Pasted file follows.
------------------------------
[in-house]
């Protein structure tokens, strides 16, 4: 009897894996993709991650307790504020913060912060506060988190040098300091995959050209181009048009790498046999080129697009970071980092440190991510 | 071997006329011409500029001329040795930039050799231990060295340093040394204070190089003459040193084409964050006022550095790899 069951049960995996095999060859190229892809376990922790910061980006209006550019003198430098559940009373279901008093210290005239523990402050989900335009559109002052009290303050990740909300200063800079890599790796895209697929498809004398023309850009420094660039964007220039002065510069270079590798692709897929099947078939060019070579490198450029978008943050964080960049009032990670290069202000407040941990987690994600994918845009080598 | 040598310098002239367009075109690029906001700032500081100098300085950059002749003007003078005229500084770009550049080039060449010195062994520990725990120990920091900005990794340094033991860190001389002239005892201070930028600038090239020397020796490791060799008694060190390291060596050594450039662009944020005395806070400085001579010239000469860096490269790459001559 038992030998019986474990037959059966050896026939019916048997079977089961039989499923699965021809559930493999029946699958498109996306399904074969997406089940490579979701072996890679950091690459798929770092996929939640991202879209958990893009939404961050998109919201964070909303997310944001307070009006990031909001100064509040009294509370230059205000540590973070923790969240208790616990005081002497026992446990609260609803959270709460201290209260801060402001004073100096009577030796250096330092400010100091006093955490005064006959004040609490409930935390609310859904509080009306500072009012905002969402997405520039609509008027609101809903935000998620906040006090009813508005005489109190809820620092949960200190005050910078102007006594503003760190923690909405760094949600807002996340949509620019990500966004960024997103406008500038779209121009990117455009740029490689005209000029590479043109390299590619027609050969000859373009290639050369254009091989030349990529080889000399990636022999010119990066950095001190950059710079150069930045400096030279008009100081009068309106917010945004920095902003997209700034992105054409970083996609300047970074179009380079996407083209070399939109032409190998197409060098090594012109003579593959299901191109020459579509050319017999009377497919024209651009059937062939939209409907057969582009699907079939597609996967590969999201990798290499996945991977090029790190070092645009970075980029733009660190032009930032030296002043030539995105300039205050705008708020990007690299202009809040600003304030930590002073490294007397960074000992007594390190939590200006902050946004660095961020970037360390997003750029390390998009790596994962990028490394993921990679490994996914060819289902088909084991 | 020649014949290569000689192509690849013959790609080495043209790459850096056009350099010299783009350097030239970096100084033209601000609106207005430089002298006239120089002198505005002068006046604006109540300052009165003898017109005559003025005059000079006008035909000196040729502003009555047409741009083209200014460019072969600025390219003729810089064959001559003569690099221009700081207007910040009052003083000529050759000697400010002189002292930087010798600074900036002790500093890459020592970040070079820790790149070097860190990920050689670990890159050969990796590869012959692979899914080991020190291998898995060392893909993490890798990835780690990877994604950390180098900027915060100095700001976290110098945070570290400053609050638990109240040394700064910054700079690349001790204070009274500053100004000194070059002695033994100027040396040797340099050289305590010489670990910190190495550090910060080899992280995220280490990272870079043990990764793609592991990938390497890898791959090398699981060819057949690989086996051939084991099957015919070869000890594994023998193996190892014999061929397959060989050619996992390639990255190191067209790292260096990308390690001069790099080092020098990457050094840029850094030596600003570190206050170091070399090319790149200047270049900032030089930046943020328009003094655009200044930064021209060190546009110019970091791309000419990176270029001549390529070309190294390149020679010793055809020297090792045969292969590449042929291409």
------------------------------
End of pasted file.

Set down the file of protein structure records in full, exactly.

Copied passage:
[in-house]
């Protein structure tokens, strides 16, 4: 009897894996993709991650307790504020913060912060506060988190040098300091995959050209181009048009790498046999080129697009970071980092440190991510 | 071997006329011409500029001329040795930039050799231990060295340093040394204070190089003459040193084409964050006022550095790899 069951049960995996095999060859190229892809376990922790910061980006209006550019003198430098559940009373279901008093210290005239523990402050989900335009559109002052009290303050990740909300200063800079890599790796895209697929498809004398023309850009420094660039964007220039002065510069270079590798692709897929099947078939060019070579490198450029978008943050964080960049009032990670290069202000407040941990987690994600994918845009080598 | 040598310098002239367009075109690029906001700032500081100098300085950059002749003007003078005229500084770009550049080039060449010195062994520990725990120990920091900005990794340094033991860190001389002239005892201070930028600038090239020397020796490791060799008694060190390291060596050594450039662009944020005395806070400085001579010239000469860096490269790459001559 038992030998019986474990037959059966050896026939019916048997079977089961039989499923699965021809559930493999029946699958498109996306399904074969997406089940490579979701072996890679950091690459798929770092996929939640991202879209958990893009939404961050998109919201964070909303997310944001307070009006990031909001100064509040009294509370230059205000540590973070923790969240208790616990005081002497026992446990609260609803959270709460201290209260801060402001004073100096009577030796250096330092400010100091006093955490005064006959004040609490409930935390609310859904509080009306500072009012905002969402997405520039609509008027609101809903935000998620906040006090009813508005005489109190809820620092949960200190005050910078102007006594503003760190923690909405760094949600807002996340949509620019990500966004960024997103406008500038779209121009990117455009740029490689005209000029590479043109390299590619027609050969000859373009290639050369254009091989030349990529080889000399990636022999010119990066950095001190950059710079150069930045400096030279008009100081009068309106917010945004920095902003997209700034992105054409970083996609300047970074179009380079996407083209070399939109032409190998197409060098090594012109003579593959299901191109020459579509050319017999009377497919024209651009059937062939939209409907057969582009699907079939597609996967590969999201990798290499996945991977090029790190070092645009970075980029733009660190032009930032030296002043030539995105300039205050705008708020990007690299202009809040600003304030930590002073490294007397960074000992007594390190939590200006902050946004660095961020970037360390997003750029390390998009790596994962990028490394993921990679490994996914060819289902088909084991 | 020649014949290569000689192509690849013959790609080495043209790459850096056009350099010299783009350097030239970096100084033209601000609106207005430089002298006239120089002198505005002068006046604006109540300052009165003898017109005559003025005059000079006008035909000196040729502003009555047409741009083209200014460019072969600025390219003729810089064959001559003569690099221009700081207007910040009052003083000529050759000697400010002189002292930087010798600074900036002790500093890459020592970040070079820790790149070097860190990920050689670990890159050969990796590869012959692979899914080991020190291998898995060392893909993490890798990835780690990877994604950390180098900027915060100095700001976290110098945070570290400053609050638990109240040394700064910054700079690349001790204070009274500053100004000194070059002695033994100027040396040797340099050289305590010489670990910190190495550090910060080899992280995220280490990272870079043990990764793609592991990938390497890898791959090398699981060819057949690989086996051939084991099957015919070869000890594994023998193996190892014999061929397959060989050619996992390639990255190191067209790292260096990308390690001069790099080092020098990457050094840029850094030596600003570190206050170091070399090319790149200047270049900032030089930046943020328009003094655009200044930064021209060190546009110019970091791309000419990176270029001549390529070309190294390149020679010793055809020297090792045969292969590449042929291409």